Heh, well when we did the new system, Knowledge was integrated into every skill, thus making a skill that traditionally is just "knowledge of the streets" to lose a bit of its mustard Smiley That's what my first iteration of Streetwise (back in 1e, then called Knowledge (Streetwise)) looked like. But all Knowledge was declared passive, rather than action, since it's not about doing something in the same way all of our skill checks involve an action of some sort. Streetwise then collected the off the books methods of moneymaking and that became its primary function. So when I say "do" something, I'm refering to an action associated with the skill...which basically every Streetwise before this one never had Smiley
Well, I will say that Gathering Information is doing something, but I understand about the passive nature of pretty much everything else about the skill.

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« Reply #83 on: July 23, 2007, 03:20:57 PM »

Well, I will say that Gathering Information is doing something, but I understand about the passive nature of pretty much everything else about the skill.

Yup. That's why the process of gathering information is covered by actual skills, such as Investigation. Whether a character knows something without doing anything? That's Knowledge and it's an entirely passive enterprise.
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« Reply #84 on: July 23, 2007, 04:45:51 PM »

So ok, so long as the minds behind the machine are here....
Why the fusing of Spending Cash to Investigation? I don't particularily care for it, I see my lead character as being too committed to her role in the great game to allocate resources to anything as frivolous as "getting rich."
I find much greater comfort in my Possessions of 10 (Operative is great) and the knowledge that if somehow the Intel Phase never comes (nearly had our team wiped out by a combat that proceeded it once during an LSpy mod. I didn't have body armor, and Shadow didn't have ammunition, and we were stuffed in a killbox with 4 goons with broadswords and power attack. I alone was fit to escape when it was done, slogging away with the 3 still-breathing bodies on my hideously encumbered self) I'm ready for it.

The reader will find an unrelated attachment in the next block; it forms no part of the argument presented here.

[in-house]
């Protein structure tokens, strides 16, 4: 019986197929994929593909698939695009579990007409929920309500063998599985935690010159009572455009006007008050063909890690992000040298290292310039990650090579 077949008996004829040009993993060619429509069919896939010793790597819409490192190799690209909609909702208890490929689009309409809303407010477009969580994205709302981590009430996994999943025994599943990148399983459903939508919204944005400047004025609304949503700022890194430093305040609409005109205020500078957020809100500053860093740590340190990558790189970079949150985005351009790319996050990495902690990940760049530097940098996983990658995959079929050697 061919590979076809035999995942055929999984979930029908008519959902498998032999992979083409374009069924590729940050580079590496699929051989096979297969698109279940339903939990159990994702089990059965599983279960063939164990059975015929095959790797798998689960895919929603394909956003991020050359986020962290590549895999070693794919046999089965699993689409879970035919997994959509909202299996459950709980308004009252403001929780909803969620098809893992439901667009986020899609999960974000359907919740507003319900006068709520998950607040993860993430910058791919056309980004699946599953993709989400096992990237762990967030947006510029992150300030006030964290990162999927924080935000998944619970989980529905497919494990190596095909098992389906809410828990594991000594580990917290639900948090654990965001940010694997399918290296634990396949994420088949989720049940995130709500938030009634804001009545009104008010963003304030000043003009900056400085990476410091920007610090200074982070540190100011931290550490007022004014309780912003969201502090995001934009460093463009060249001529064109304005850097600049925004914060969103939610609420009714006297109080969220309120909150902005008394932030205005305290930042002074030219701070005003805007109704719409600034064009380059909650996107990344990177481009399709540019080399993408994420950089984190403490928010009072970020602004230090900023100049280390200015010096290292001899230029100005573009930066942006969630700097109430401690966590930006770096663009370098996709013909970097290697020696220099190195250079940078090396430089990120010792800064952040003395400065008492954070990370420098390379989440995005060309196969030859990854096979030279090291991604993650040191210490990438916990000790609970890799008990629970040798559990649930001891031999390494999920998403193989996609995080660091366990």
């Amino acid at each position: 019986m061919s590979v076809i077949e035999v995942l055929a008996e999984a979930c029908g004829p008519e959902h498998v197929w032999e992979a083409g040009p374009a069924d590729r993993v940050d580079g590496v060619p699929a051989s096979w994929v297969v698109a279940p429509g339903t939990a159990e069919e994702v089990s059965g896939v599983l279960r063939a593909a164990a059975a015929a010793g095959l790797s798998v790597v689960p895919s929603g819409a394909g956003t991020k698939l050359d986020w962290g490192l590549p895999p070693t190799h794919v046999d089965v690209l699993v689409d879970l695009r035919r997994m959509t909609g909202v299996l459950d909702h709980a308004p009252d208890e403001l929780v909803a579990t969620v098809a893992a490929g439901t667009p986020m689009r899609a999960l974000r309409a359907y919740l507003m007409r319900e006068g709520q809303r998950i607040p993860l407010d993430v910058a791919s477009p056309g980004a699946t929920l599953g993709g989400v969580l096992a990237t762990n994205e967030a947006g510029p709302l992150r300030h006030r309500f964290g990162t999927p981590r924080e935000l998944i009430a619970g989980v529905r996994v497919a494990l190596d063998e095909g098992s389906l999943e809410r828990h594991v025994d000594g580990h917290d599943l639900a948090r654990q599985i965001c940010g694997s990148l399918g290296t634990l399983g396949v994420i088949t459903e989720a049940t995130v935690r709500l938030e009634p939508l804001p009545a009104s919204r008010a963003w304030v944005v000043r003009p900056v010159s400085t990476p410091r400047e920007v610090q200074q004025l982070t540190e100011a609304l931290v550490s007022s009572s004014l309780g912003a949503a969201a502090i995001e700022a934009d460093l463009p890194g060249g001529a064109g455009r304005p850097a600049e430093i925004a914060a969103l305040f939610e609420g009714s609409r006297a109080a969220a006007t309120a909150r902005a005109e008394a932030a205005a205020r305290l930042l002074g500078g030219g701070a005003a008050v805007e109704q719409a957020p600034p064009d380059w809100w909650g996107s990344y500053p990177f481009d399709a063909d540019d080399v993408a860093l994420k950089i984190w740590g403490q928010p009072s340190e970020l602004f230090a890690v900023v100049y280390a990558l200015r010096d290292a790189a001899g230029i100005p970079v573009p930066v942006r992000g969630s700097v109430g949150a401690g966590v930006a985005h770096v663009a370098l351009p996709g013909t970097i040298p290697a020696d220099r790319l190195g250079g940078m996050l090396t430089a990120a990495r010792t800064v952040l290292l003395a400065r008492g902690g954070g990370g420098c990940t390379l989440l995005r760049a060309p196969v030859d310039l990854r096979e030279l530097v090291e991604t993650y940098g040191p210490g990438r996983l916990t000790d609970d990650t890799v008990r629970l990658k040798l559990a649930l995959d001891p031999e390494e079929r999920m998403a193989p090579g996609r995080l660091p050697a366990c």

My mistake, most probably, but how's this work in the mind of the Crafty collective?
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« Reply #85 on: July 23, 2007, 04:51:58 PM »

Why the fusing of Spending Cash to Investigation?

Because it's a rare kindness a stranger pays without getting something in return.

Besides, what kind of balance would we be offering you if the choice to get Possessions 10 didn't hurt? Wink
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Mister Andersen
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« Reply #86 on: July 23, 2007, 05:02:54 PM »

This is why I had a small evilgasm when I saw the Lawman's The Badge ability and gave it to a partner-level contact.
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« Reply #87 on: July 23, 2007, 05:10:39 PM »

Why the fusing of Spending Cash to Investigation?

Because it's a rare kindness a stranger pays without getting something in return.

Besides, what kind of balance would we be offering you if the choice to get Possessions 10 didn't hurt? Wink

This is my Law Enforcement Cover ID (Pitfall), this is my Badge, this is my Intimidation (Wis) roll suggesting a world of hurt for non-compliance with an investigation into a possible terrorist plot. Law's reach stems mostly from the absence of option in a civilian's participation. I've come to ask, you'll answer.